Friday, May 12, 2006

A Bird in the Hand is Worth…?

We are having such peculiar weather at the moment. It was beautiful yesterday and today it’s hot and then thunder, lightening and showers! As most Irish people would say – that’s Irish weather for you.

Anyway, the weather is some long-winded way of getting round to what I’m thinking about at the moment. I have 4000 words to write on a topic that goes something like this: modernist writers attitudes to the present were shaped by their attitudes to the past – discuss with reference to two poems by T. S. Eliot (Prufrock poems) and Virginia Woolf’s Orlando. I’ve been kicking around the question, reading up on the writers in question and am now full to bursting with many ideas on how to tackle them both.

In a way, it ties into the separate work I’ve been doing on reviews for NHI Review. I’ve been reviewing for this site for almost two years now. At the start I found it difficult to know how to approach the pamphlets and books that I received. But lately the sort of work I’ve been sent to review really reflects a sort of growth I’ve been going through. Last year Messalina kindly directed me towards the PFFA site where I learned a great deal about how to read and criticise poetry. Initially like all other newbie posters there, I wanted to post poems and see what other people thought. But I learned very quickly that there are far more gains to be made by reading other peoples’ poetry, carefully and painstakingly, and seeing how they put it together and how it can be taken apart – in short how it stacks up.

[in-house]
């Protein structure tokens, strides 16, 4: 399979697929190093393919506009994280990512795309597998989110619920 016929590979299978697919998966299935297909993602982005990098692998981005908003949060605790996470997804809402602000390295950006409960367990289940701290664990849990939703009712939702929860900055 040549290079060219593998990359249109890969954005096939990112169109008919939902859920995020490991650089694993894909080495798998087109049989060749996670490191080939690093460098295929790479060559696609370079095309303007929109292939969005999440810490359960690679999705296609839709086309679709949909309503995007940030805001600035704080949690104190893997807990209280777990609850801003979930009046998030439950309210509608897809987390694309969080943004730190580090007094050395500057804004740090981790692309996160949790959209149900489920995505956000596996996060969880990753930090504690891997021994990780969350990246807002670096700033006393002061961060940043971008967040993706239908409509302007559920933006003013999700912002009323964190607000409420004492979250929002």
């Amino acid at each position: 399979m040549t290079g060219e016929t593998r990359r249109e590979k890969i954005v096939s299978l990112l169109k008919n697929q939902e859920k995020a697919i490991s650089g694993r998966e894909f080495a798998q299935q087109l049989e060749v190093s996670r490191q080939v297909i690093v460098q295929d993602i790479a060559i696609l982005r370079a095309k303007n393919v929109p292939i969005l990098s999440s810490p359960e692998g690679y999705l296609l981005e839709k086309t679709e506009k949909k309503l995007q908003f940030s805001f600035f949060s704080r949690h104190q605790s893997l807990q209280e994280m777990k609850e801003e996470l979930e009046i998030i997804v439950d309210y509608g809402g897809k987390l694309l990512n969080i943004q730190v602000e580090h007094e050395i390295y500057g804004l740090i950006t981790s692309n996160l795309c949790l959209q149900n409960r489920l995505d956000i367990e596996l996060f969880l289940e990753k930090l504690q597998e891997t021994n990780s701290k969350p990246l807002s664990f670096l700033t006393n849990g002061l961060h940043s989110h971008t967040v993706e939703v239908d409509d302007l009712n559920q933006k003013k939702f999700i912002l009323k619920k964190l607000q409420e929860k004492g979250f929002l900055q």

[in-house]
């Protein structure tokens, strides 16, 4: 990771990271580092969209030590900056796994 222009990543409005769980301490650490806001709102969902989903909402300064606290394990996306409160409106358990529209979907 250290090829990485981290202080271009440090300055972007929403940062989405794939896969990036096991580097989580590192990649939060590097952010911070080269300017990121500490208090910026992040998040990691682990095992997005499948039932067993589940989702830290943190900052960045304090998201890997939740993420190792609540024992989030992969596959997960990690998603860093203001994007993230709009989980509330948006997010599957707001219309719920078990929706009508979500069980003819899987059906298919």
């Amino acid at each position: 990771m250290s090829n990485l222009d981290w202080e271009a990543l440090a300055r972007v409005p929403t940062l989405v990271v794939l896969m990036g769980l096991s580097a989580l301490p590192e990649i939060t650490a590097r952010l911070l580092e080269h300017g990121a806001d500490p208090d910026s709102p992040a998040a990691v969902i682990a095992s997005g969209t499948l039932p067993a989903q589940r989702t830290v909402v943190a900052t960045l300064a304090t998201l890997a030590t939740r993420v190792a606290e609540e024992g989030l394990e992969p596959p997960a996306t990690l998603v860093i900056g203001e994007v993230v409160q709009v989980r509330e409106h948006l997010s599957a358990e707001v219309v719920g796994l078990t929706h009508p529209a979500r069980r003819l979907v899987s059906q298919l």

Feeding this useful information back into my own work and study, I have moved closer towards seeing how reviews and critiques should be written, and now worry much less about my own poetry these days. Funny really, because and old friend of mine once told me that the real lessons in poetry are learned from critical pieces, and the writing of them, less so than the actual poetry itself, betimes.

Anyway, the real excitement this week, has been receiving some top-class work for review and sitting down and analysing what I think is going on, how it is put together and formulating responses that are relatively coherent whilst giving truer impressions and opinions. Up to now I’ve always been quite reticent about giving opinions – tending towards hedging my bets. This is because I have believed, rightly or wrongly, that giving a ‘bad’ review of something can be detrimental to one’s own career! A bad review can haunt you for a long time. Or so I thought – there’s a lot to be said for being honest too… It’s all a confidence thang really…

Buzzed up about: other peoples writing!

Reading: Dead Stars Have no Graves, Shadows Bloom, How Things are on Thursday, Orlando and The Love Song of J. Alfred Prufrock and other poems


Kult said...

Hi Barbara
You're on FC A300 forum, right?
Nice to find another OU blogger, adding you to my links.

This 4K essay is starting to worry me. Now that we actually have the space to really analyse, I'm not sure if I'm upto it.


Cailleach said...

Oh Kult, I know exactly what you mean about the essay - I will be glad when it's all over. I've changed my mind about 500 times and rewritten so many notes I feel like I've deforested a whole...tree!

We will get there - we will!

Thanks for dropping by!